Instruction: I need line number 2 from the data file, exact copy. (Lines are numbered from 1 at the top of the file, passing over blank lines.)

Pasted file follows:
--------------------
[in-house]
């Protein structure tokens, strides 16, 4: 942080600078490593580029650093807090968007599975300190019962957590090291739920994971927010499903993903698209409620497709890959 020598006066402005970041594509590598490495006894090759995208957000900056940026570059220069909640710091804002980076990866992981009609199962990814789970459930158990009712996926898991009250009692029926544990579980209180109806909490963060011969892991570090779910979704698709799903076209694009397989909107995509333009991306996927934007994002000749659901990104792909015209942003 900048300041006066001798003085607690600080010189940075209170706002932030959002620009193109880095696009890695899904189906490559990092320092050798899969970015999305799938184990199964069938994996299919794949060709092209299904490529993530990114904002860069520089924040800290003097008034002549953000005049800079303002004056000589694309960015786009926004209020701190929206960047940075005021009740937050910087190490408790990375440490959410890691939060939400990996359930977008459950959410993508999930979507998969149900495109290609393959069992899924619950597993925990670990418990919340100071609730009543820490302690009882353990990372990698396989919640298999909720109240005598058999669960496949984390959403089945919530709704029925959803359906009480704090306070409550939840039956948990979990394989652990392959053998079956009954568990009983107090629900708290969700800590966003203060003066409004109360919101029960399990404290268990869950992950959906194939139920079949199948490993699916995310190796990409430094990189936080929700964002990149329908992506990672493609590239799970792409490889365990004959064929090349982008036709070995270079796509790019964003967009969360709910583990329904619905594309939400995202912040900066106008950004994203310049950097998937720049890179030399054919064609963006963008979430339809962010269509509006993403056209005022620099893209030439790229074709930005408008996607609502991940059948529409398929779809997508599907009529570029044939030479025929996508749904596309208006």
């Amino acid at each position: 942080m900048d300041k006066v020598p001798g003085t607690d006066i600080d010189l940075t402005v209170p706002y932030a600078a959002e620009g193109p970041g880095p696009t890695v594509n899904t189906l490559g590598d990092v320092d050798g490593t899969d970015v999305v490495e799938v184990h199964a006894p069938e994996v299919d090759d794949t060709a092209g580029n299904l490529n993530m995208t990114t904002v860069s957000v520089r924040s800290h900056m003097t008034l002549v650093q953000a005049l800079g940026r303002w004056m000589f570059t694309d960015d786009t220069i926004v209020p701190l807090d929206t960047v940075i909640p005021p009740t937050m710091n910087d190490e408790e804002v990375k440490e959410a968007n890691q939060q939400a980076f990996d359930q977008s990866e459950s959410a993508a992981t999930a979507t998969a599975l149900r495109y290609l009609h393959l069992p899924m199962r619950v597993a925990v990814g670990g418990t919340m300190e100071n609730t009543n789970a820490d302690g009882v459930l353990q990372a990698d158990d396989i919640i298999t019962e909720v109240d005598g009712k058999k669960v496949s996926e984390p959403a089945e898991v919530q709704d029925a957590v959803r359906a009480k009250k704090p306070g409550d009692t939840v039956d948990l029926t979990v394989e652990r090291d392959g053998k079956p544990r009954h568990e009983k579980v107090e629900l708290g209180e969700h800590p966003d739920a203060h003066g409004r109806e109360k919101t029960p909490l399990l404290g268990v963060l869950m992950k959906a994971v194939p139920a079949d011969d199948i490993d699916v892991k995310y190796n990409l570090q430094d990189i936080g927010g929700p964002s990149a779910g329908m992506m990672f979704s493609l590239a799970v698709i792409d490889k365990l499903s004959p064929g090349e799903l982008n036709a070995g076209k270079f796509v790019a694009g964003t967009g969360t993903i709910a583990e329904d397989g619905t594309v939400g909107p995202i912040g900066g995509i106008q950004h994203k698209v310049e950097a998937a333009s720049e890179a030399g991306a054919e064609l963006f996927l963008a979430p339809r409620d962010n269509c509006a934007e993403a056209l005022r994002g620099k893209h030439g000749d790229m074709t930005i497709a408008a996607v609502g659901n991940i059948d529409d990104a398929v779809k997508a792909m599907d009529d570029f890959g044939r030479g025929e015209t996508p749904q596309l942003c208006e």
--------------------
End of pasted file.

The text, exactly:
């Protein structure tokens, strides 16, 4: 942080600078490593580029650093807090968007599975300190019962957590090291739920994971927010499903993903698209409620497709890959 020598006066402005970041594509590598490495006894090759995208957000900056940026570059220069909640710091804002980076990866992981009609199962990814789970459930158990009712996926898991009250009692029926544990579980209180109806909490963060011969892991570090779910979704698709799903076209694009397989909107995509333009991306996927934007994002000749659901990104792909015209942003 900048300041006066001798003085607690600080010189940075209170706002932030959002620009193109880095696009890695899904189906490559990092320092050798899969970015999305799938184990199964069938994996299919794949060709092209299904490529993530990114904002860069520089924040800290003097008034002549953000005049800079303002004056000589694309960015786009926004209020701190929206960047940075005021009740937050910087190490408790990375440490959410890691939060939400990996359930977008459950959410993508999930979507998969149900495109290609393959069992899924619950597993925990670990418990919340100071609730009543820490302690009882353990990372990698396989919640298999909720109240005598058999669960496949984390959403089945919530709704029925959803359906009480704090306070409550939840039956948990979990394989652990392959053998079956009954568990009983107090629900708290969700800590966003203060003066409004109360919101029960399990404290268990869950992950959906194939139920079949199948490993699916995310190796990409430094990189936080929700964002990149329908992506990672493609590239799970792409490889365990004959064929090349982008036709070995270079796509790019964003967009969360709910583990329904619905594309939400995202912040900066106008950004994203310049950097998937720049890179030399054919064609963006963008979430339809962010269509509006993403056209005022620099893209030439790229074709930005408008996607609502991940059948529409398929779809997508599907009529570029044939030479025929996508749904596309208006």